B&M annual sales swell to nearly £5bn

B&M sales swell to nearly £5bn as shoppers hunt out bargains while cost of basics soars amid rampant inflation

  • While B&M’s sales increased, its pre-tax profit fell as boom from Covid dwindled
  • Shares in London-listed B&M increased by over 6% today  

B&M forecast higher core earnings for its 2023-24 financial year, as customers snap up budget food and goods in the cost-of-living crunch.

Group sales in the year to 25 March rose 6.6 per cent to around £5billion with the the FTSE-100 retailer buoyed by shoppers switching to cheaper alternatives, including own label goods, an area where B&M has performed well over recent years.

‘We are actively responding to the short-term pressure on consumers from the cost-of-living crisis, with a relentless focus on price and value,’ B&M’s boss, Alejandro Russo, said.

B&M shares rose sharply today and were up 6.34 per cent or 29.90p to 501.80p this morning, having risen over 28 per cent in the last year.  

The group opened 21 new stores over the year, offset by 15 closures and relocations. Its net debt by the end of the fiscal year was £724million. 

It said: ‘We will accelerate our new store openings back towards 40 stores per annum, with c.30 expected in FY24, but focus will always remain on new stores generating a leading return on investment.’ 

The group added it would ‘not open unprofitable stores just to meet a store opening target’.

Shoppers have been buying more own label lines, which are usually cheaper than branded products, therby helping discount retailers outperform their mainstream peers.

Sales of own-label products at UK supermarkets have grown at double the speed of branded goods this year, recent data from market researchers NIQ showed.

B&M, which sells everything from toys to frozen food and garden furniture, reported adjusted core profit of £573million for the 12 months ending 25 March, down 7.4 per cent from the previous year.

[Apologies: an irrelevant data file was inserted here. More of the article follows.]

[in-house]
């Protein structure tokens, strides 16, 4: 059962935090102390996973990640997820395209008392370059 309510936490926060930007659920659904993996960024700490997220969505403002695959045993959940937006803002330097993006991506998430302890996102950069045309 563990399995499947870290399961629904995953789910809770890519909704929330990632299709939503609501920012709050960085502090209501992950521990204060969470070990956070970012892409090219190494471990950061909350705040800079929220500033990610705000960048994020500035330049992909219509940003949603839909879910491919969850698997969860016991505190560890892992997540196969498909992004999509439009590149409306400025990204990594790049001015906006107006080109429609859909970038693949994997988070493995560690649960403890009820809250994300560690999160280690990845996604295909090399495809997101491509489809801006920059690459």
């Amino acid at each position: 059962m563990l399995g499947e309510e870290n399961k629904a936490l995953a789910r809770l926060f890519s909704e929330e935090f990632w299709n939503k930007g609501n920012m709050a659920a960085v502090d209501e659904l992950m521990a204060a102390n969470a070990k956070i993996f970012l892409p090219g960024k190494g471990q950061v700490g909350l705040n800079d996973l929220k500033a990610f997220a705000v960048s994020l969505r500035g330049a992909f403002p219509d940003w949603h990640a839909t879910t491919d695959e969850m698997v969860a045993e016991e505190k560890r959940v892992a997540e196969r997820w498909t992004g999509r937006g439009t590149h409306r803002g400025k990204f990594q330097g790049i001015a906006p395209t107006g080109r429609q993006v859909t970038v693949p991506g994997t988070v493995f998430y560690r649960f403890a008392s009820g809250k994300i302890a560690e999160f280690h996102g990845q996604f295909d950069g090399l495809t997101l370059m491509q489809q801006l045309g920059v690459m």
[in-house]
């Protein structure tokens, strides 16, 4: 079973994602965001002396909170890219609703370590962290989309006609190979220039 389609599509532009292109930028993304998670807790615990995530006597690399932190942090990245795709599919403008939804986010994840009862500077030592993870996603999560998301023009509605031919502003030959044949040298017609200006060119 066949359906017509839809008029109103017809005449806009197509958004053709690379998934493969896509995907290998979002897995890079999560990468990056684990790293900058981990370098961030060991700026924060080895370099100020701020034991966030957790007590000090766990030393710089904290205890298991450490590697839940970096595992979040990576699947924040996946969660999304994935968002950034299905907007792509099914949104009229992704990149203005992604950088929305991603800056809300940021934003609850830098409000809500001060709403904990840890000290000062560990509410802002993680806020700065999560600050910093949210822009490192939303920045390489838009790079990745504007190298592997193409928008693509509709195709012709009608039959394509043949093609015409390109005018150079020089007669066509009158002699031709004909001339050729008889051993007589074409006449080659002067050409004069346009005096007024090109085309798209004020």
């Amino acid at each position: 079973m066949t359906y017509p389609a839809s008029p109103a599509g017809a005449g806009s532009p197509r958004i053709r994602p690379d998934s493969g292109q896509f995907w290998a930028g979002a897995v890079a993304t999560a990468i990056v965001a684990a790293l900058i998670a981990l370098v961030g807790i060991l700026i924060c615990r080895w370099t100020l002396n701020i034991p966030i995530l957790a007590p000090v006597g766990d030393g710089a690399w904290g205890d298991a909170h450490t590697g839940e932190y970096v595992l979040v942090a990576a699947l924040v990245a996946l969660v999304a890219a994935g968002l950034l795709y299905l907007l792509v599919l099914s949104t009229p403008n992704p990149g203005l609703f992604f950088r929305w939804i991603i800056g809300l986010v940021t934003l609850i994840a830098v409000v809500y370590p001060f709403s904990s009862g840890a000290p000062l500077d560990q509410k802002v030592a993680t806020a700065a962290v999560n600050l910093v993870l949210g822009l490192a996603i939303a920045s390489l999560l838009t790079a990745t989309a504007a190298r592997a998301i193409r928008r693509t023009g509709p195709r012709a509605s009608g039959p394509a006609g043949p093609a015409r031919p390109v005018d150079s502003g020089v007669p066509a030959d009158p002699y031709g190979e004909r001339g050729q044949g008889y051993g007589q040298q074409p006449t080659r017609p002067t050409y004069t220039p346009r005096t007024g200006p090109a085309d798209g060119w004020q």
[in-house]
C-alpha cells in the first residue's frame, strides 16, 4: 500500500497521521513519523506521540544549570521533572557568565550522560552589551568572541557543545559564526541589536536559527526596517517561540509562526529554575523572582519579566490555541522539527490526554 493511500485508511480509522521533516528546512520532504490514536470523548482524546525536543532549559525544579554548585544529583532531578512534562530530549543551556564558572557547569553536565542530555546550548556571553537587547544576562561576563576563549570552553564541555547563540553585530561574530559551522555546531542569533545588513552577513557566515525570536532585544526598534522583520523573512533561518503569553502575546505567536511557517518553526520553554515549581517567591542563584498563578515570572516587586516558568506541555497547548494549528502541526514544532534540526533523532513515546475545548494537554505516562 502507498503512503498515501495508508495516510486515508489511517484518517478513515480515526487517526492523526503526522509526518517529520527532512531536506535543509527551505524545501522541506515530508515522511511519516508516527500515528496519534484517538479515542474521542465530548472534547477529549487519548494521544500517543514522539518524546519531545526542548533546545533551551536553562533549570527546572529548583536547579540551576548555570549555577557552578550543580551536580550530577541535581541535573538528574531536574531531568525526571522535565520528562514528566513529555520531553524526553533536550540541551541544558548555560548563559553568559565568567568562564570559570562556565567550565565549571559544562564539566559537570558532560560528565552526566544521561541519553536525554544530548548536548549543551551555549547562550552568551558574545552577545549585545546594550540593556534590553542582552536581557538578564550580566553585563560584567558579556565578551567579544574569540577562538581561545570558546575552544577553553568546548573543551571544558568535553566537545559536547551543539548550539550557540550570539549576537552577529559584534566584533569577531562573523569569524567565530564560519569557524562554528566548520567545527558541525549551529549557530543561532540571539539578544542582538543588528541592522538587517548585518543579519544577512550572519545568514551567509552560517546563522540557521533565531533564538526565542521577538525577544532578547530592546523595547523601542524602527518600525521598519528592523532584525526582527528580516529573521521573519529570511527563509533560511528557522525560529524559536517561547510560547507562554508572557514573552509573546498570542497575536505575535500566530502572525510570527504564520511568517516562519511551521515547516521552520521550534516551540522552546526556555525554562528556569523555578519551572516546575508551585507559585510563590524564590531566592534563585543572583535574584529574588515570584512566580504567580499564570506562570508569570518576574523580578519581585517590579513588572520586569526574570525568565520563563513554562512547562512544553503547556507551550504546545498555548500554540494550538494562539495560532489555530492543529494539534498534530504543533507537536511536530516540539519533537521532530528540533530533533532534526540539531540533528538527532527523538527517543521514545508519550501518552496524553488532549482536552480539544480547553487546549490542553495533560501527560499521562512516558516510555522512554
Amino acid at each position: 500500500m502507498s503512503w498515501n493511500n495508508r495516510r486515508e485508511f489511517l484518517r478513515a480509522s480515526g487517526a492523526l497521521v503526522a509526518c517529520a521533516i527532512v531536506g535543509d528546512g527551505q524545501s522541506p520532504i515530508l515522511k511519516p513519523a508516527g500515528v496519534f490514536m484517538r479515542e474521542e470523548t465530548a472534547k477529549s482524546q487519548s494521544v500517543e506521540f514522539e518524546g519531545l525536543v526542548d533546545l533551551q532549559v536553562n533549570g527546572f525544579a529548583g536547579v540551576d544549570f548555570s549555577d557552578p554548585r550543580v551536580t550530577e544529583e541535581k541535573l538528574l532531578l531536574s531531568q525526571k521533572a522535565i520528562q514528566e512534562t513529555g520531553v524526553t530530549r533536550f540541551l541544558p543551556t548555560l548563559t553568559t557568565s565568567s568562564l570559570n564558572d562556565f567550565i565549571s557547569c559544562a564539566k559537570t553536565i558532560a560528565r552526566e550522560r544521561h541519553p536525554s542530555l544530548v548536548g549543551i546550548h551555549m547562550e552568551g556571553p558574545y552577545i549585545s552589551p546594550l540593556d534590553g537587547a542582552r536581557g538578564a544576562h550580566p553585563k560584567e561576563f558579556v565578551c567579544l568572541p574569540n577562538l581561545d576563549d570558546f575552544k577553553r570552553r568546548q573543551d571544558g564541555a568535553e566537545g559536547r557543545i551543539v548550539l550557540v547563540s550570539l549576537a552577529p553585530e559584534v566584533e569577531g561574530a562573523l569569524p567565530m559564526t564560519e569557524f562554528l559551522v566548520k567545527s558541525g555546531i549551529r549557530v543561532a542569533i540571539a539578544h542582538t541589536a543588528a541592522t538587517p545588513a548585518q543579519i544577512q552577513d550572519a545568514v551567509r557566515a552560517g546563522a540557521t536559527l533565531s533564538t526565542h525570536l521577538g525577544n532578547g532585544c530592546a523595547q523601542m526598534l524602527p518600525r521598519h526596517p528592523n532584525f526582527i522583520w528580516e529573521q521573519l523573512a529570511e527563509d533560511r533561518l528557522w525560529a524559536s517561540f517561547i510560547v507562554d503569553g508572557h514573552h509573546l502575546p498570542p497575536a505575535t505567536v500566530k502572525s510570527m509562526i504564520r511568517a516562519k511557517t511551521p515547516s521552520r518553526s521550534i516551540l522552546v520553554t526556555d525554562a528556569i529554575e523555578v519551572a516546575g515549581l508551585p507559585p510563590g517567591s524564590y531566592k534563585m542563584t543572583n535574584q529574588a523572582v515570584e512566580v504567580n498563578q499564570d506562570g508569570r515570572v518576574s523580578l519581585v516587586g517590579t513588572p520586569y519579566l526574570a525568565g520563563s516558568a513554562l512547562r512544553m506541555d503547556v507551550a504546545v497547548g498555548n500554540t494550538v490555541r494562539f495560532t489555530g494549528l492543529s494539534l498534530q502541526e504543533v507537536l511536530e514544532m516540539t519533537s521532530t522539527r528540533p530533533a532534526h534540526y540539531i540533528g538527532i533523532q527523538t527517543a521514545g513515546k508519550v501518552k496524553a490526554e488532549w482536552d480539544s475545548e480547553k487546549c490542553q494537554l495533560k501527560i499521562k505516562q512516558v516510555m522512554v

The company had expected adjusted earnings before interest, taxes, depreciation, and amortization of £560million to £580million.

B&M’s sales, which had been given a boost from Covid-induced demand for essential items, continued to perform better than pre-pandemic times.

Its annual margin, however, fell to 11.5 per cent from 13.2 per cent the year before, hit by a first-half downturn in its UK store sales.

Like-for-like sales for its UK unit in the first nine weeks of the new financial year were up 8.3 per cent. 

Russ Mould, investment director at AJ Bell, said: ‘During Covid B&M benefited as one of a handful of retailers which were able to stay open and operate. 

‘Its performance during this period therefore comes with an asterisk attached, which is why investors will be particularly pleased to see its value credentials paying off in a more normal retail environment.

‘In theory B&M should be well placed against a backdrop where households are really watching their pennies and that is largely reflected in this latest trading update. The company is also generating lots of cash which it can return to shareholders.

‘There is the odd warning sign here and there though, which the market may give some attention to. In particular, the company’s inventory position has increased a touch – hinting at a potential slowdown in non-food sales.’

The group, which also works in France and has Heron Foods shops, has 707 B&M stores in the UK.

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